Effect of Colonoscopy Volume On Quality Indicators

M Lougheed, D Pace, M Borgaonkar, C Marcoux, B Evans, D Boone, J McGrath. Memorial University, Faculty of Medicine, St. John’s, NL

Introduction: The objective of this study is to determine if colonoscopy quality is associated with the annual case volume of endoscopists.

Methods: A retrospective cohort study was performed on 3235 patients who underwent colonoscopy in the city of St. John's, NL between January and June 2012. Using the electronic medical record system, including the endoscopy procedure report, the nursing record of the endoscopy, and the pathology report, data on subjects were collected on completion of colonoscopy, polyp detection and adenoma detection rates. SPSS was used for analysis. Endoscopists were divided into quintiles based on annual case volume (1st 0-149; 2nd 150-249; 3rd 250-301, 4th 302-530, 5th >530). Chi-squared tests were performed to assess differences in cecal cannulation, polyp detection, and adenoma detection among the five groups.

Results: Mean age was 58.4 years with 55.8% of the group being female. A total of 13 surgeons and 8 gastroenterologists were studied. There was a significant difference in completion of colonoscopy based on annual volume (80.7% in the 1st quintile to 93.3% complete in the 5th quintile, p<0.001). Polyp detection rates increased with higher annual case volume (1st quintile 25.1%; 2nd quintile 25.7%. 3rd quintile 30.4%, 4th quintile 39.5%, 5th quintile 40.9%; p<0.001). Adenoma detection rates were also higher for the endoscopists with the highest case volumes ( 1st quintile 16.0%; 2nd quintile 16.1%. 3rd quintile 19.5%, 4th quintile 20.1%, 5th quintile 23.7%; p<0.001).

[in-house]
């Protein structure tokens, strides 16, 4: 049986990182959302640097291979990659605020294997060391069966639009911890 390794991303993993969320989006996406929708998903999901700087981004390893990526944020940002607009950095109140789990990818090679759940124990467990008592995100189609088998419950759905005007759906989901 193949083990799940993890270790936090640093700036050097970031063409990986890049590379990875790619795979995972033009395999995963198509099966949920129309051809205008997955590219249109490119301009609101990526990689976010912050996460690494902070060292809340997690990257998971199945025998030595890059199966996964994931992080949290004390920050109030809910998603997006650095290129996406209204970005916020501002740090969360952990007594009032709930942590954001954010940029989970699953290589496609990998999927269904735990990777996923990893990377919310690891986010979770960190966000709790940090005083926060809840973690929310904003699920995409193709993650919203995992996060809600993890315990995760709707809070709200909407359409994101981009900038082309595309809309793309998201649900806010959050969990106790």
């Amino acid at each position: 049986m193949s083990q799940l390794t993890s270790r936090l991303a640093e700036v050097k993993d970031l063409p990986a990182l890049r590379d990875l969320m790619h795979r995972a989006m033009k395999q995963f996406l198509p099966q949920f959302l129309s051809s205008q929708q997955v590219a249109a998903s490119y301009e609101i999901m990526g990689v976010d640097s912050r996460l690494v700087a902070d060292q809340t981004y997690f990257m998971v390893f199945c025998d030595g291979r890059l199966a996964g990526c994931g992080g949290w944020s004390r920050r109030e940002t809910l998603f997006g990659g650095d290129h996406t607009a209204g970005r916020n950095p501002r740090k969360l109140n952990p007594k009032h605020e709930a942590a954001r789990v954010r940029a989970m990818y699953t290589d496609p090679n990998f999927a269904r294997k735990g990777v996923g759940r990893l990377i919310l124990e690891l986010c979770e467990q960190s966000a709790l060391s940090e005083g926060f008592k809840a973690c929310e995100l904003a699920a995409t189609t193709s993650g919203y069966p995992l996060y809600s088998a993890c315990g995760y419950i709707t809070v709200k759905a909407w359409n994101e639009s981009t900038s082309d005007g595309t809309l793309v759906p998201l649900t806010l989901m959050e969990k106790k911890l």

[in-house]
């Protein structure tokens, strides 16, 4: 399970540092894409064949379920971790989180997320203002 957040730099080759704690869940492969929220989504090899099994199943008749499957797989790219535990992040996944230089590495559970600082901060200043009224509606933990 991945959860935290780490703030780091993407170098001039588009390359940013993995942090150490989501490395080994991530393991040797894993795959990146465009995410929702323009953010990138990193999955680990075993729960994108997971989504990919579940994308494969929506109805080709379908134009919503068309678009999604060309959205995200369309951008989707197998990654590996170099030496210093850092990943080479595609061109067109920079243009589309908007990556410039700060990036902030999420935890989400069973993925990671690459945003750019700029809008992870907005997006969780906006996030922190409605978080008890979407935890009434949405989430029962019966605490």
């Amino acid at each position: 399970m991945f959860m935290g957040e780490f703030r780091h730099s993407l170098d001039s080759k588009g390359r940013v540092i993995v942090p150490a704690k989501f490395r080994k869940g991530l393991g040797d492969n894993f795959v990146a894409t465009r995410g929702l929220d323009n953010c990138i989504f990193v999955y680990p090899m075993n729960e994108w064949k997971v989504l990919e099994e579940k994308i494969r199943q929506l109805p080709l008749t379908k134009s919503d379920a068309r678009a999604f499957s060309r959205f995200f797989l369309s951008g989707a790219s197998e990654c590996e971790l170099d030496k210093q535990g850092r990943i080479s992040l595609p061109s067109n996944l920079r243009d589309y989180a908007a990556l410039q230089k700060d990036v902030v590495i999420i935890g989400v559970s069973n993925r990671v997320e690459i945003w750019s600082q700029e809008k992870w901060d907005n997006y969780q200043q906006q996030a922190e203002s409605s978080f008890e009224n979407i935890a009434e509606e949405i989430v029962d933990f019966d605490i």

Conclusion: Higher annual case volume is associated with better quality of colonoscopy in terms of completion, polyp detection, and adenoma detection.

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